Videosurgery
Robot-assisted simple prostatectomy for giant benign prostatic hyperplasia
Umberto Carbonara, Reginald K. Osardu, Theodore I. Cisu, Fabio Crocerossa, Riccardo Autorino
Division of Urology, Department of Surgery, Virginia Commonwealth University Health System,, Richmond, VA, USA
Citation: Carbonara U, Osardu R K, Cisu T I, Crocerossa F, Autorino R Robot-assisted simple prostatectomy for giant benign prostatic hyperplasia. www.ceju.online/journal/2020/giant-prostatic-hyperplasia-benign-prostatic-hyperplasia-2057.php
Key Words: benign prostatic hyperplasia • giant prostatic hyperplasia • robotic simple prostatectomy

Benign prostate hyperplasia (BPH) is a common condition causing progressive lower urinary tract symptoms in aging males. According to current guidelines, patients with symptomatic or complicated BPH unresponsive to medical therapy are candidates for surgery. Giant prostate hyperplasia (GPH) is a rare entity, defined as massive prostate hyperplasia weighing over 500 gr. To date, only 15 cases of GPH have been reported in the literature. To the best of our knowledge, this is the first reported case of robot-assisted simple prostatectomy (RASP) for the management of GPH.
We report a case of a 74-year-old man with 10-years of clean intermittent catheterization for urinary retention that was transferred from another hospital for uncontrolled macroscopic hematuria with clots, acute urinary retention, and a palpable solid mass in suprapubic region at physical examination. Routine laboratory analyses revealed an elevated total prostate-specific antigen (37.4 ng/ml). Preoperative CT-urogram showed an abnormally enlarged prostate measuring 990 cc, occupying the whole pelvic cavity. Trans rectal ultrasound-guided prostate biopsy revealed benign prostatic hyperplasia, associated with acute inflammation. RASP was performed with a transperitoneal trans-vesical approach. A 6-port configuration was adopted, similar to robotic radical prostatectomy, but with all ports shifted cranially to allow better access to the target anatomy. In this video we show the key surgical steps of the procedure. The bladder was incised transversely at the dome using Hot-Shears monopolar curved scissors, without dropping it. The incision was approximately at the upper third of the bladder dome. To allow better exposure, Keith needles were placed full thickness through the bladder wall on both side and were fixed to the abdominal wall to retraction. Ureteric orifices were identified and carefully avoided during the operation. The incision of the adenoma was started in the 6-o'clock position to find the correct plane between the adenoma and the peripheral zone of the gland (surgical capsule). The surgical plane was developed in a circumferential direction on both sides of the giant adenoma. The robotic tenaculum was used to pull on the adenoma cranially during dissection. The incision of prostatic urethra was performed under direct vision, using the Foley as a guide. After hemostasis with bipolar coagulation, a circumferential reapproximating of the bladder neck and the urethral stump was performed using 3-0 V-Loc barbed sutures. The bladder was closed in three layers with 3-0 V-Loc barbed suture. The water test was performed. Bladder was filled with 120 cc to confirm watertight bladder closure.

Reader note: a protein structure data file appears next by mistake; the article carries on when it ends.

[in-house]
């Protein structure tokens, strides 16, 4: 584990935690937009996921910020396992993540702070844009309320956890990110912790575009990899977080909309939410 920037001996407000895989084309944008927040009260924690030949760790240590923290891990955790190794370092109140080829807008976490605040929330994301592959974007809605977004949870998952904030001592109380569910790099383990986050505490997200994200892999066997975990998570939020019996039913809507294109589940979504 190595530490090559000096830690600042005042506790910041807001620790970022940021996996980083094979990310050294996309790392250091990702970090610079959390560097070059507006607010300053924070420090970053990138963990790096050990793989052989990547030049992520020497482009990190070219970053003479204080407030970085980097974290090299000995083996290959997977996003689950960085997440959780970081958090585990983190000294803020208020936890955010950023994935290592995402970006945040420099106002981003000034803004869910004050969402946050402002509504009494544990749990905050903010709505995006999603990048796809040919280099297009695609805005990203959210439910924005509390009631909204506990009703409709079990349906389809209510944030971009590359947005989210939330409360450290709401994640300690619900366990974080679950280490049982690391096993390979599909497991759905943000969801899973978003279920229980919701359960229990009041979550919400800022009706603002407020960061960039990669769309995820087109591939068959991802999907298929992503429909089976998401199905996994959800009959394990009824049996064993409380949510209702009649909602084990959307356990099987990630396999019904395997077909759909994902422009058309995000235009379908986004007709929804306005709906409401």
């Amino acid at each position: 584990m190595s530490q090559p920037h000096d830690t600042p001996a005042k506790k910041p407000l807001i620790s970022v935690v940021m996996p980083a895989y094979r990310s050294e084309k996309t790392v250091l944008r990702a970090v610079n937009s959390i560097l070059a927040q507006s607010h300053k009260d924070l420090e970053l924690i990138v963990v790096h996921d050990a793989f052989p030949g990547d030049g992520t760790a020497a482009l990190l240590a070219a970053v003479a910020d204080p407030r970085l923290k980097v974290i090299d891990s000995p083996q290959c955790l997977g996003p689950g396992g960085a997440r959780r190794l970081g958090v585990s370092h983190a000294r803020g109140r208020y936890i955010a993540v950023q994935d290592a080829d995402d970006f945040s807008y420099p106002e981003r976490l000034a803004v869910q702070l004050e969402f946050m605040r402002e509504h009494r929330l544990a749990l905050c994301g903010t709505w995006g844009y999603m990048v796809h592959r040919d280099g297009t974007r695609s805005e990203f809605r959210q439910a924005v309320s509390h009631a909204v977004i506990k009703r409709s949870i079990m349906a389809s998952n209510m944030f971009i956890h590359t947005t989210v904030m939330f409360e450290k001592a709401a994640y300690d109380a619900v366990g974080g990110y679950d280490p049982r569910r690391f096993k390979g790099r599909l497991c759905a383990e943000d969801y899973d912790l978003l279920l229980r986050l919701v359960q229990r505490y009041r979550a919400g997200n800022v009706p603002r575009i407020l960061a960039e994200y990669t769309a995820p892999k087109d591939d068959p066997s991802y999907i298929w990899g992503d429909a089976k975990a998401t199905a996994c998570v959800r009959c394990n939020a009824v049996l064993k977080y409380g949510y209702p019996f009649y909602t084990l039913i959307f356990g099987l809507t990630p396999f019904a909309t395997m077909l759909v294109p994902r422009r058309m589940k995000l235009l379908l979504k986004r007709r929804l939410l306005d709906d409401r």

Total operative time and estimated blood loss were 240 min and 1000 cc, respectively. Continuous bladder irrigation was used for 24 hours. Drain was removed on post-operative day (POD) 1. Patient was discharged home on POD 4 with 3-way catheter in place and draining clear urine. Voiding trial was passed on POD 10.
In conclusion, GPH is a rare clinical entity which can be challenging to manage. In this study, we report a successful robotic management of GPH using a transperitoneal trans-vesical approach with good perioperative outcomes.

Article history
Submitted: 6 July, 2020
Accepted: 23 July, 2020
Published online: 24 July, 2020
doi: 10.5173/ceju.2020.0207
Corresponding author
Riccardo Autorino
email: ricautor@gmail.com
Conflicts of interest:  The authors declare no conflicts of interest.
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